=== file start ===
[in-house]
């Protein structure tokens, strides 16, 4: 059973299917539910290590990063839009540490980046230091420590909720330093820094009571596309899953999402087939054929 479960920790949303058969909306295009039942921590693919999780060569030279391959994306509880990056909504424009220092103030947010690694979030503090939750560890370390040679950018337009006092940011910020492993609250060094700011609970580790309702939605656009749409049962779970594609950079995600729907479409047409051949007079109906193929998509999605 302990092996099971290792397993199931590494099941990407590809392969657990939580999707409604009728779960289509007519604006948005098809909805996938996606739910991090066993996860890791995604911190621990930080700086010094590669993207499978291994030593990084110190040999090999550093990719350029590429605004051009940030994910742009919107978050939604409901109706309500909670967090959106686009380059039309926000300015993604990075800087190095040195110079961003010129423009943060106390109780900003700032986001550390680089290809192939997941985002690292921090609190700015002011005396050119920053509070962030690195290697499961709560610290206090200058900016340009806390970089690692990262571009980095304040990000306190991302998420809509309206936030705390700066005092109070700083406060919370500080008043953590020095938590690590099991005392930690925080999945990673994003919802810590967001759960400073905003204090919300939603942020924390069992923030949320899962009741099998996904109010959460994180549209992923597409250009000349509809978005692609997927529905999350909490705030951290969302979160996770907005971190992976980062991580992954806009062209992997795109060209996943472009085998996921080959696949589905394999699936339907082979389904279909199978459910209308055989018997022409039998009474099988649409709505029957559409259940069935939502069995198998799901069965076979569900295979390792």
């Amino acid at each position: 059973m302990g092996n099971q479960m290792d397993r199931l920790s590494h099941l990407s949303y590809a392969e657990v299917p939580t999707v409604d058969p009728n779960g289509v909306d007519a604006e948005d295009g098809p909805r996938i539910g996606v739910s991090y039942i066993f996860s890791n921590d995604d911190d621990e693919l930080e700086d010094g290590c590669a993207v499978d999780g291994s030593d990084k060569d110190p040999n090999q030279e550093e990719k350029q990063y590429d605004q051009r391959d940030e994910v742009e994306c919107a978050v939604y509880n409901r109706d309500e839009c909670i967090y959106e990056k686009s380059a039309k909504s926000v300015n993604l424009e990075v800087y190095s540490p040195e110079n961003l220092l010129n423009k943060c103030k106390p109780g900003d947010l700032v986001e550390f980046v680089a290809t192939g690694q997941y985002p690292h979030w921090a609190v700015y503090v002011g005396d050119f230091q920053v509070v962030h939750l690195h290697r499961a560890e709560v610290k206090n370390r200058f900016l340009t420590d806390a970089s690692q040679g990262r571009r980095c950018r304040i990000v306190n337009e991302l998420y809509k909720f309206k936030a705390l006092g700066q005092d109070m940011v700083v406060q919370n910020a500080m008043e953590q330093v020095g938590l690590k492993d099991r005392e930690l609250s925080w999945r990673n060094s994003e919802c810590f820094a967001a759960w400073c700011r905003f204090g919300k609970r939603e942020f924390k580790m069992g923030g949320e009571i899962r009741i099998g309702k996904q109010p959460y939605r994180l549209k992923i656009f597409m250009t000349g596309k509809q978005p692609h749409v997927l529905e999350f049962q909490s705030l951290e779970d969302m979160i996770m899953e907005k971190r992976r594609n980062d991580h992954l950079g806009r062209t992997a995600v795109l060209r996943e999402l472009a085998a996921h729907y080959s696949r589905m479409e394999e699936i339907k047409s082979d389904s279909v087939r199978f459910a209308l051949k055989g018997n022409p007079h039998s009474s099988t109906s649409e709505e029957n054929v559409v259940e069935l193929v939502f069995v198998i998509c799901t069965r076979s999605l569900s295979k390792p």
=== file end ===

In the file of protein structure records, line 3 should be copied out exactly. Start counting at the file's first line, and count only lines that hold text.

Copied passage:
């Amino acid at each position: 059973m302990g092996n099971q479960m290792d397993r199931l920790s590494h099941l990407s949303y590809a392969e657990v299917p939580t999707v409604d058969p009728n779960g289509v909306d007519a604006e948005d295009g098809p909805r996938i539910g996606v739910s991090y039942i066993f996860s890791n921590d995604d911190d621990e693919l930080e700086d010094g290590c590669a993207v499978d999780g291994s030593d990084k060569d110190p040999n090999q030279e550093e990719k350029q990063y590429d605004q051009r391959d940030e994910v742009e994306c919107a978050v939604y509880n409901r109706d309500e839009c909670i967090y959106e990056k686009s380059a039309k909504s926000v300015n993604l424009e990075v800087y190095s540490p040195e110079n961003l220092l010129n423009k943060c103030k106390p109780g900003d947010l700032v986001e550390f980046v680089a290809t192939g690694q997941y985002p690292h979030w921090a609190v700015y503090v002011g005396d050119f230091q920053v509070v962030h939750l690195h290697r499961a560890e709560v610290k206090n370390r200058f900016l340009t420590d806390a970089s690692q040679g990262r571009r980095c950018r304040i990000v306190n337009e991302l998420y809509k909720f309206k936030a705390l006092g700066q005092d109070m940011v700083v406060q919370n910020a500080m008043e953590q330093v020095g938590l690590k492993d099991r005392e930690l609250s925080w999945r990673n060094s994003e919802c810590f820094a967001a759960w400073c700011r905003f204090g919300k609970r939603e942020f924390k580790m069992g923030g949320e009571i899962r009741i099998g309702k996904q109010p959460y939605r994180l549209k992923i656009f597409m250009t000349g596309k509809q978005p692609h749409v997927l529905e999350f049962q909490s705030l951290e779970d969302m979160i996770m899953e907005k971190r992976r594609n980062d991580h992954l950079g806009r062209t992997a995600v795109l060209r996943e999402l472009a085998a996921h729907y080959s696949r589905m479409e394999e699936i339907k047409s082979d389904s279909v087939r199978f459910a209308l051949k055989g018997n022409p007079h039998s009474s099988t109906s649409e709505e029957n054929v559409v259940e069935l193929v939502f069995v198998i998509c799901t069965r076979s999605l569900s295979k390792p």